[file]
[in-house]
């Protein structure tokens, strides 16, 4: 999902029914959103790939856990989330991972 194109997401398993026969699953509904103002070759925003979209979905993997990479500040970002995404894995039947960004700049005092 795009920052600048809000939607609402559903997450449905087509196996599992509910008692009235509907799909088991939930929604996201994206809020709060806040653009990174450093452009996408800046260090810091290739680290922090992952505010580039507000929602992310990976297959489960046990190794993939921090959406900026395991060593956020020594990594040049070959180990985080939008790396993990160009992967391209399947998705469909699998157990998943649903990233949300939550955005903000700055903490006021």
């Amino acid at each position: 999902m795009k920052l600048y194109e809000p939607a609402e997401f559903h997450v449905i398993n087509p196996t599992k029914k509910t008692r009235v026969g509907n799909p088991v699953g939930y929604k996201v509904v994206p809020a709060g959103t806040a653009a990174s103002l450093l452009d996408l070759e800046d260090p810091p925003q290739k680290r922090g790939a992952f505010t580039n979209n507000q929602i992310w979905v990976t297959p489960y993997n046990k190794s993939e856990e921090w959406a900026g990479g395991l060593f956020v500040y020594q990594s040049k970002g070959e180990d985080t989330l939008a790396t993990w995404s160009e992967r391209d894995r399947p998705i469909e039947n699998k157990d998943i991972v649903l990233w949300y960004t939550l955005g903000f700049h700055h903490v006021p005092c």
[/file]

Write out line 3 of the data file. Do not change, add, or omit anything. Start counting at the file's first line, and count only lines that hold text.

């Amino acid at each position: 999902m795009k920052l600048y194109e809000p939607a609402e997401f559903h997450v449905i398993n087509p196996t599992k029914k509910t008692r009235v026969g509907n799909p088991v699953g939930y929604k996201v509904v994206p809020a709060g959103t806040a653009a990174s103002l450093l452009d996408l070759e800046d260090p810091p925003q290739k680290r922090g790939a992952f505010t580039n979209n507000q929602i992310w979905v990976t297959p489960y993997n046990k190794s993939e856990e921090w959406a900026g990479g395991l060593f956020v500040y020594q990594s040049k970002g070959e180990d985080t989330l939008a790396t993990w995404s160009e992967r391209d894995r399947p998705i469909e039947n699998k157990d998943i991972v649903l990233w949300y960004t939550l955005g903000f700049h700055h903490v006021p005092c």